Sept. 27, 2022
Virginia’s primary care workforce is up to 25% smaller than previous estimates, new VCU-led study suggests
Having a comprehensive understanding of the state’s primary care capacity is essential for establishing equitable access to primary care.
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In a new study led by Virginia Commonwealth University’s School of Medicine, researchers developed a novel method for determining the number of primary care physicians in Virginia. Their results revealed that the state’s primary care workforce may be spread thinner than previously believed.
Using health care claims data, the research team identified 5,899 active physicians who provided primary care services, such as wellness examinations, in Virginia between 2015 and 2019, a number that’s up to 25% smaller than some previous estimates. The findings, published this week in the Annals of Family Medicine, provide a more realistic assessment of primary care accessibility in the state.
“Primary care is the foundation of a functional health care system. That’s how we give patients access to care, collaborate with other clinicians to coordinate care and provide continuity for each patient. Primary care physicians are essential for promoting health, preventing disease and improving health equity,” said Alison Huffstetler, M.D., an assistant professor and clinician researcher at the School of Medicine’s Department of Family Medicine & Population Health, who is the lead author of the new study. “Having a comprehensive understanding of the primary care workforce is essential for establishing equitable access to primary care, planning for future workforce needs and adapting policies that address primary care reimbursement.”
While some resources already exist for calculating the number of primary care physicians in different states, the data used for these estimates have limitations that overestimate the workforce.
“Many of these resources utilize survey results that are self-reported by physicians and aren’t regularly updated. This kind of method makes it hard to keep track of when a physician graduates from residency, moves to a different state or retires,” Huffstetler said.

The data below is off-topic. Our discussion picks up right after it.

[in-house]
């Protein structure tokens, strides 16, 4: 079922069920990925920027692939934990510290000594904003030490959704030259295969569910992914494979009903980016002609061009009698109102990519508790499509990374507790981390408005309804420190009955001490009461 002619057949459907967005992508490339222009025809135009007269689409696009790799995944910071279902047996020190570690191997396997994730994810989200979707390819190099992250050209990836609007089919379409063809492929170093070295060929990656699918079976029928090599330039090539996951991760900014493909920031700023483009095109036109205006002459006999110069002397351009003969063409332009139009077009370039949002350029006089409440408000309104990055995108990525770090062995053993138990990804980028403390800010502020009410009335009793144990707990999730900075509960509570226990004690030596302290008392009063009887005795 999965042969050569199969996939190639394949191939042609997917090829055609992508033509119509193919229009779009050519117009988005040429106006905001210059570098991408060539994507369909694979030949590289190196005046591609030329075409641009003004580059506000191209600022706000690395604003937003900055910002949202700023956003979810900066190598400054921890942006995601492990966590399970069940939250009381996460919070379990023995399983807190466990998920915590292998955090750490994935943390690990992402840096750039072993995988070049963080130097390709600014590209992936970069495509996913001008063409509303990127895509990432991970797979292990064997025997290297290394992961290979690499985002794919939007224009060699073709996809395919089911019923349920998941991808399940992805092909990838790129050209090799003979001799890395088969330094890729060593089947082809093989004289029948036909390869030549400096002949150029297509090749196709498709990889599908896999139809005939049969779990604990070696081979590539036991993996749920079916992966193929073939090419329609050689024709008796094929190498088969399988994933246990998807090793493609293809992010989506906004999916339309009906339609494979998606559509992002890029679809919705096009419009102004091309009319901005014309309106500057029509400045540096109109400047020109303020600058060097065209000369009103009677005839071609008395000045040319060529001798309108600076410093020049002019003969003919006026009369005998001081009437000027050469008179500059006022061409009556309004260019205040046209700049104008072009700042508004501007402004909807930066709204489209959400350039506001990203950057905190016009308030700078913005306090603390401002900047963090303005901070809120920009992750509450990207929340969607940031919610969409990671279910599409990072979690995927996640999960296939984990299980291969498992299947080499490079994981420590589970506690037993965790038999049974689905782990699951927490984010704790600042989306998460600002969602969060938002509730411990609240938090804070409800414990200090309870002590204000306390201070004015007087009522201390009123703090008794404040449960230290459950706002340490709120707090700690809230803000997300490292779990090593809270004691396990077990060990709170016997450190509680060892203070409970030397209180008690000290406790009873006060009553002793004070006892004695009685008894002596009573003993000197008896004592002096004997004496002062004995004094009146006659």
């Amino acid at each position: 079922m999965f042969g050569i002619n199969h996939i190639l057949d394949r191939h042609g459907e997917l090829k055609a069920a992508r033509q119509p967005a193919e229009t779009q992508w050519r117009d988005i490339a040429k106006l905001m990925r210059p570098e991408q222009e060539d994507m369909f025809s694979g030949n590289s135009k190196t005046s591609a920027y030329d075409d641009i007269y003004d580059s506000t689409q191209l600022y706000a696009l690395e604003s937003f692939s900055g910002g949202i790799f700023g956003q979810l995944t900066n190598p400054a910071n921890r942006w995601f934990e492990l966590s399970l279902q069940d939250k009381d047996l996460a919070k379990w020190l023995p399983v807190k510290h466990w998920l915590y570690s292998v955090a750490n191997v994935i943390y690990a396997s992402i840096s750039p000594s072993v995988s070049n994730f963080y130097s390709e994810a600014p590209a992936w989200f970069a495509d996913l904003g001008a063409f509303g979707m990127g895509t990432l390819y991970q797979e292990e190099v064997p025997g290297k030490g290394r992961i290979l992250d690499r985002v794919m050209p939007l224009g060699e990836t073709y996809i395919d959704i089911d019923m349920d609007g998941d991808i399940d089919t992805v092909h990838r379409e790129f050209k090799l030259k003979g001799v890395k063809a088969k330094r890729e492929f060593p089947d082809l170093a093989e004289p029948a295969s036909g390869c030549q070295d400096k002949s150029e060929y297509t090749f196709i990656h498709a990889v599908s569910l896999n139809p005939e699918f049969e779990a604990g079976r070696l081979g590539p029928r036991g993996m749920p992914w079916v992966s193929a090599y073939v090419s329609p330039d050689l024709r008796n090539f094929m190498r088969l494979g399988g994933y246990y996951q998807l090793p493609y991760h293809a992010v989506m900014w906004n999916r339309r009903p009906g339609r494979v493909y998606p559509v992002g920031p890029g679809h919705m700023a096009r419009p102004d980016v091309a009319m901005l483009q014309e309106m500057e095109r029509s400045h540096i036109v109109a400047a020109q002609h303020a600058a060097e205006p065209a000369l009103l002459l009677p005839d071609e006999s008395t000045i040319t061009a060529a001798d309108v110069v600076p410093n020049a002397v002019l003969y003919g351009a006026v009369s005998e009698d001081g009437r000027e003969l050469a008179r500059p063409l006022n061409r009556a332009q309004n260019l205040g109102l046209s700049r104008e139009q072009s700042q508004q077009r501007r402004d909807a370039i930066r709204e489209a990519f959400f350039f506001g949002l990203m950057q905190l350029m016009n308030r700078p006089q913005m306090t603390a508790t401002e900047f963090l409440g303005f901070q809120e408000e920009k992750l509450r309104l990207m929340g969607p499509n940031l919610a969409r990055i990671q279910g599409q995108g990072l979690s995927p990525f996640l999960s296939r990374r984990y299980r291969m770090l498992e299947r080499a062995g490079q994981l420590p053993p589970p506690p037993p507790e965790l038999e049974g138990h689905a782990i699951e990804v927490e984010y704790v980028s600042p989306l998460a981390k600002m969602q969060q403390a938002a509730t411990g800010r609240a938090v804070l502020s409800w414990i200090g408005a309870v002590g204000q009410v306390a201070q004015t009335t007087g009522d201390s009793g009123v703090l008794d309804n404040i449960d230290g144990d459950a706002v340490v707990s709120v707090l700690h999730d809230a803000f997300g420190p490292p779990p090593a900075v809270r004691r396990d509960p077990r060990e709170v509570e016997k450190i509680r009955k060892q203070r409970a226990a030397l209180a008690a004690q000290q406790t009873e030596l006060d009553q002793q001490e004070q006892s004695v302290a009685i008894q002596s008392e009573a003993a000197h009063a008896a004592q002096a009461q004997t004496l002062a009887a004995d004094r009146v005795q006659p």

Additionally, this data doesn’t capture instances when primary care services are provided by specialists. For example, some physicians in rural regions broaden the scope of their practice to accommodate primary care needs within their communities.
“We wanted a complete picture of who is providing primary care in Virginia. To do so, it was important that we accounted for both the traditional primary care workforce and specialists who are acting in a primary care functioning capacity,” Huffstetler said.
Huffstetler and her colleagues developed a more accurate method for identifying active primary care physicians through the use of patient claims data. Because patient claims document the specific services provided by a physician during a patient visit, the researchers were able to measure occurrences of primary care practice.
The research team first assessed data from the National Plan and Provider Enumeration System to identify all physicians based in Virginia. They then evaluated de-identified patient claims data from 2015-2019 through the Virginia All-Payer Claims Database. The researchers used this database to determine which physicians were actively providing primary care services during this time period.
The researchers identified 20,976 active physicians in Virginia, 5,899 of whom were providing primary care services. This number was similar to data from the American Medical Association but 25% smaller than the Association of American Medical Colleges’ estimates.
The results of this study bring experts closer to understanding Virginia’s primary care capacity. This could help Virginia legislators and planners implement policy changes to ensure equitable primary care access across all communities.
Furthermore, many factors over the past few years have had an impact on Virginia’s primary care capacity, including the expansion of Medicaid and the COVID-19 pandemic. There also is a large cohort of primary care physicians who are approaching retirement. As the availability and demand of primary care services changes, having an accurate estimate of the primary care workforce will help pinpoint where more physicians are needed.
The researchers were intentional about utilizing data systems that are both accessible and relevant to regions outside of Virginia. The method developed in this study could help other states better understand the breadth of their own primary care services.
Looking forward, the research team plans to further evaluate the primary care services that physicians are providing in Virginia, as well as examine telehealth access across the state.
“I became a family doctor because I wanted to make sure that my community had access to thoughtful, well-resourced care,” Huffstetler said. “That's what drives my care every day, and I hope that every family can find equitable, high-quality primary care in their own neighborhoods.”
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